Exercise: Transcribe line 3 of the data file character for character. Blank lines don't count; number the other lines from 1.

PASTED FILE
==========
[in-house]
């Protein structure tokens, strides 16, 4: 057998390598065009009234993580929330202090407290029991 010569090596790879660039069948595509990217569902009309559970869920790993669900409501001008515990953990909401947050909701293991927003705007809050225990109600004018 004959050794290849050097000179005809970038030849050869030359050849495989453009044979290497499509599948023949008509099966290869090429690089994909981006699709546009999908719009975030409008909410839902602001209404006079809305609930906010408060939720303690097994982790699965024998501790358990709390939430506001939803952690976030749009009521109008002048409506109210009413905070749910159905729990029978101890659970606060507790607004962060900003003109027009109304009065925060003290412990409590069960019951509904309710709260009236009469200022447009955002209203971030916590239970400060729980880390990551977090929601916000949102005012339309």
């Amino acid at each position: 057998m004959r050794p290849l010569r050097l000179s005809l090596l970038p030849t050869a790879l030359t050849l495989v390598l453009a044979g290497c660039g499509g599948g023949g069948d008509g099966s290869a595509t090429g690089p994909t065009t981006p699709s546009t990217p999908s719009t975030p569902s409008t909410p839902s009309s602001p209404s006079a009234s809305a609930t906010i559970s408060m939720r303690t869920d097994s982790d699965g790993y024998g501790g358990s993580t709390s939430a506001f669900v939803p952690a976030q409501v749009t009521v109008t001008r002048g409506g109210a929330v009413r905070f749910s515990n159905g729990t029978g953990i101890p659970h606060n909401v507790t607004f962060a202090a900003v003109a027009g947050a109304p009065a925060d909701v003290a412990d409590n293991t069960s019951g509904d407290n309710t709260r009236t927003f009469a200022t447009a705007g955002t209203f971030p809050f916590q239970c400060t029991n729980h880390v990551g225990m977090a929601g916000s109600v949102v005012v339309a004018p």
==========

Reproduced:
């Amino acid at each position: 057998m004959r050794p290849l010569r050097l000179s005809l090596l970038p030849t050869a790879l030359t050849l495989v390598l453009a044979g290497c660039g499509g599948g023949g069948d008509g099966s290869a595509t090429g690089p994909t065009t981006p699709s546009t990217p999908s719009t975030p569902s409008t909410p839902s009309s602001p209404s006079a009234s809305a609930t906010i559970s408060m939720r303690t869920d097994s982790d699965g790993y024998g501790g358990s993580t709390s939430a506001f669900v939803p952690a976030q409501v749009t009521v109008t001008r002048g409506g109210a929330v009413r905070f749910s515990n159905g729990t029978g953990i101890p659970h606060n909401v507790t607004f962060a202090a900003v003109a027009g947050a109304p009065a925060d909701v003290a412990d409590n293991t069960s019951g509904d407290n309710t709260r009236t927003f009469a200022t447009a705007g955002t209203f971030p809050f916590q239970c400060t029991n729980h880390v990551g225990m977090a929601g916000s109600v949102v005012v339309a004018p």